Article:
Victor T. King is Professor of Borneo Studies, UBD-Institute of Asian Studies. He is a sociologist-anthropologist, and is also Emeritus Professor in the School of Languages, Cultures and Societies, University of Leeds; Professorial Research Associate in the Centre of South East Asian Studies, School of Oriental and African Studies, University of London; and Senior Editorial Advisor in the Research Centre for Sustainable Development, Faculty of Social Sciences, Chiang Mai University, Thailand. During the last six years he has edited/co-edited seven books on topics ranging across tourism in Asia, UNESCO World Heritage Sites in Southeast Asia, ethno-development, Southeast Asian Studies, Borneo Studies, and human insecurities in Southeast Asia.
• The rationale of Area Studies and Southeast Asian Studies
• The sociology and anthropology of tourism and heritage
• UNESCO World Heritage Sites in Southeast Asia
• Ethnicity and culture in Southeast Asia
• The sociology, anthropology and history of Borneo
• The anthropology of development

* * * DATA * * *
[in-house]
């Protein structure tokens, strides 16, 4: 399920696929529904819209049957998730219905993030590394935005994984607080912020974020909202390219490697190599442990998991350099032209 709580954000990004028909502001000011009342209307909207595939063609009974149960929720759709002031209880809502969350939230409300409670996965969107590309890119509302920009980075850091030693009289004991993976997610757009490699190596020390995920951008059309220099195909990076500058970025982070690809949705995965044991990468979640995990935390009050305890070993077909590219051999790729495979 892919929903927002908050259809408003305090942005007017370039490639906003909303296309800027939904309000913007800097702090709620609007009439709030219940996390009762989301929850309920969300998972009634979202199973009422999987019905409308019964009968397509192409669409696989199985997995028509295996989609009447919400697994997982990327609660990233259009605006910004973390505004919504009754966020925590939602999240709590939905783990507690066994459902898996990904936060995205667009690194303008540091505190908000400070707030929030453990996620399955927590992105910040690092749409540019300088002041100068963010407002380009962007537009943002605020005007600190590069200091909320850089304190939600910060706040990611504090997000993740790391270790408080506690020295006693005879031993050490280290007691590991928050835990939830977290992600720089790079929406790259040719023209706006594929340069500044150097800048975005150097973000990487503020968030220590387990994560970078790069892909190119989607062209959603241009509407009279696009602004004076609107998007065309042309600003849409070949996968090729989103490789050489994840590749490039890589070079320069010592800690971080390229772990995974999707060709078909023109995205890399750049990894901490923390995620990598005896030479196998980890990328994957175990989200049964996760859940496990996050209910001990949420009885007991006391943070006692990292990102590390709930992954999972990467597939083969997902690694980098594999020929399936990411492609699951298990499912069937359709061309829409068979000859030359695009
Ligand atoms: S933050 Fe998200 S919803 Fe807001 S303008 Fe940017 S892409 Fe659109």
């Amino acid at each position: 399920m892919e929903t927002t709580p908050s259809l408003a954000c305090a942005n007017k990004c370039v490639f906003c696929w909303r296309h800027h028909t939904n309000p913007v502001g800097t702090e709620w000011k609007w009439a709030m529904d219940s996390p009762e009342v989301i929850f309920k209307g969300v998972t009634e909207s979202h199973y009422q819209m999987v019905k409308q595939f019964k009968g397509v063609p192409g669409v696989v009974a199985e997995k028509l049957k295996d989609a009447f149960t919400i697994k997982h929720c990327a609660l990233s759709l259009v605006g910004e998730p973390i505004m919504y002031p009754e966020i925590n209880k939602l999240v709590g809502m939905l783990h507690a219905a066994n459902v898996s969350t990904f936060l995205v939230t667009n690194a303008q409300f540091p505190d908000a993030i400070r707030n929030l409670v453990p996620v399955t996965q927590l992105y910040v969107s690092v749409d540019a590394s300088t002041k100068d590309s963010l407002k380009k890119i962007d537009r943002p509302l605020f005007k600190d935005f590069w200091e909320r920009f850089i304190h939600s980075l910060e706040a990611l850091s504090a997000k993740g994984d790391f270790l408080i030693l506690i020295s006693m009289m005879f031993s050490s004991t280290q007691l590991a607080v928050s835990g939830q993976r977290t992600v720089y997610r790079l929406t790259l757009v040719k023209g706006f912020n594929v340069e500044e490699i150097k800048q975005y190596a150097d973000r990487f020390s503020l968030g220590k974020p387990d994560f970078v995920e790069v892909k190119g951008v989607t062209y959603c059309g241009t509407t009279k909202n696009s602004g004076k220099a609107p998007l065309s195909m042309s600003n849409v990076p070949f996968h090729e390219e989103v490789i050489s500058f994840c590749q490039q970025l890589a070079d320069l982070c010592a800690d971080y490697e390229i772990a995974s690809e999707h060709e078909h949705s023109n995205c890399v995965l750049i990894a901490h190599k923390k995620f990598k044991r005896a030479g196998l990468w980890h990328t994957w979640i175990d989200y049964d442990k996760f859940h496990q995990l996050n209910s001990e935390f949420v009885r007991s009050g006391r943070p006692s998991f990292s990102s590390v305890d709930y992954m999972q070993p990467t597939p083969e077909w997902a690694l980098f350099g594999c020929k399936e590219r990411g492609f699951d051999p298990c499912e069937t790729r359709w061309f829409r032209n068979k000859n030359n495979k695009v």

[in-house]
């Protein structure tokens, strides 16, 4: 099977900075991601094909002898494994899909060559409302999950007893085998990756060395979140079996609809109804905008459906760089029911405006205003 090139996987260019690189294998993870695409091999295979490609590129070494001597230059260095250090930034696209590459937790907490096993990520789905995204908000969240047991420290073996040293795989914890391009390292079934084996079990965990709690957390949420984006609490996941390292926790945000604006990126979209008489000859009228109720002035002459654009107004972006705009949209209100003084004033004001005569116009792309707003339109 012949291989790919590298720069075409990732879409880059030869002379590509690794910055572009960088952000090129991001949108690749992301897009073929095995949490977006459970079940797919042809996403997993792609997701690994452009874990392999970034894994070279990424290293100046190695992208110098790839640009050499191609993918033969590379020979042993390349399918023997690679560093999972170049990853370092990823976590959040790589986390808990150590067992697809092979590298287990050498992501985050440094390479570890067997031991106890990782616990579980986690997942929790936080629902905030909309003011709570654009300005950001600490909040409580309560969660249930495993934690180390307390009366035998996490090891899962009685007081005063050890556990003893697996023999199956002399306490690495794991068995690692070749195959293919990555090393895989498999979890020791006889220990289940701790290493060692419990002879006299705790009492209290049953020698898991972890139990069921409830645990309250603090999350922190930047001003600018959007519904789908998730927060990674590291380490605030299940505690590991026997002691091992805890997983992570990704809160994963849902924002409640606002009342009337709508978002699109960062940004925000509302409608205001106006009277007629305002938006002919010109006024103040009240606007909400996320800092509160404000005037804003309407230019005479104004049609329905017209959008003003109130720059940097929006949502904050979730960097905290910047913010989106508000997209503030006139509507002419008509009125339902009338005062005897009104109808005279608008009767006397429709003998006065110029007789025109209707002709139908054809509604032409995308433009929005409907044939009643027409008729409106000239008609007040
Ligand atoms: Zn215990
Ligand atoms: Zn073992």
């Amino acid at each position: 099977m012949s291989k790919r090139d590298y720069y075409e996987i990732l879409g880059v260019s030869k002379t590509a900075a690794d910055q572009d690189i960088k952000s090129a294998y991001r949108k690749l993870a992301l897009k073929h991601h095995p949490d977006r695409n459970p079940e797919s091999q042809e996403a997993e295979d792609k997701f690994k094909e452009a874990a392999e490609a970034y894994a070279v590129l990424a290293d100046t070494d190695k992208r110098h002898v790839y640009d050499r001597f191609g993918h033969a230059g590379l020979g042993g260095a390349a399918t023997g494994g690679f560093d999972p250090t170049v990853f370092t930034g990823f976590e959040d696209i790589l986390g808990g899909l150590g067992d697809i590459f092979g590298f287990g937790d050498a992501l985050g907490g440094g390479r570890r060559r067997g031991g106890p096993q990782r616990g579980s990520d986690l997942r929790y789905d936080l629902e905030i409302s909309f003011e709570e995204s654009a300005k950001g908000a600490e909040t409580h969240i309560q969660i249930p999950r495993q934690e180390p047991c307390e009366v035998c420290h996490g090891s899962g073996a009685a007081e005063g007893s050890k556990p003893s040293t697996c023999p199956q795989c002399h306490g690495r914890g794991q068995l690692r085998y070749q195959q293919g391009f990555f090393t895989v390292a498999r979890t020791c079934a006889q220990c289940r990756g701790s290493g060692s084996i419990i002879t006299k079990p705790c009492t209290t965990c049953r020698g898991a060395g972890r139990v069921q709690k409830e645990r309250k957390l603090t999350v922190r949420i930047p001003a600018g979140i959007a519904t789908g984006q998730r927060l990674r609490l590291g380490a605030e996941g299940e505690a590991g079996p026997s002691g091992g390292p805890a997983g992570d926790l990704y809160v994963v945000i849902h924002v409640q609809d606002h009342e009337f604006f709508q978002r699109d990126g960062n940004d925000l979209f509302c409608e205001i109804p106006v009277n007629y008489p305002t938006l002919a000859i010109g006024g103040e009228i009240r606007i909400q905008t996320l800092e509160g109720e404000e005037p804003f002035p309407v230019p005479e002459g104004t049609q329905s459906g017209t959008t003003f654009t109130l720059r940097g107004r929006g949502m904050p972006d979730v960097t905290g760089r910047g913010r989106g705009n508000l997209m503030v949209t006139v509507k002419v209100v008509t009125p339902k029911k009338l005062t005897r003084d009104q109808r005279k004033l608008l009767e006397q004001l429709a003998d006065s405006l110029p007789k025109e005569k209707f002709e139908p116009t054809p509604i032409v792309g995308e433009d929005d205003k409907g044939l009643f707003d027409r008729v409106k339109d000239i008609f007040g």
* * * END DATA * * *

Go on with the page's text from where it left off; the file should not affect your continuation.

• King, V.T. (ed.) (2016) UNESCO in Southeast Asia: World Heritage Sites in Comparative Perspective, Copenhagen: NIAS Press.
• Zawawi Ibrahim, Victor T. King & Noor Hasharina Hassan (eds.) (2017) Borneo Studies in History, Society and Culture, Singapore: Springer, ‘Asia in Transition’ series, No. 4.
• Ismar Borges de Lima & Victor T. King (eds.) (2017) Tourism and Ethnodevelopment: Inclusion, Empowerment and Self-determination, London and New York: Routledge, ‘Routledge Advances in Tourism and Anthropology’.
• King, V.T. (2017) “Identities, Nations and Ethnicities: A Critical Comparative Study from Southeast Asia”. International Journal of Humanities and Social Science Research, 3, 12-30.
Victor King attended the 13th International Conference of Thai Studies at Chiang Mai University, 15-18 July 2017. He chaired three panels and presented a paper on “Tourism and Leisure in Thailand: Development, Mobilities and Encounters”. He has also been the co-editor of the Newsletter of the Association of Southeast Asian Studies in the United Kingdom (ASEASUK News) since 1987, and has regularly reviewed books for the Newsletter. After 30 years he will be standing down after the publication of the Autumn issue, 2017, Number 62 when the format and delivery of the Association’s news will change.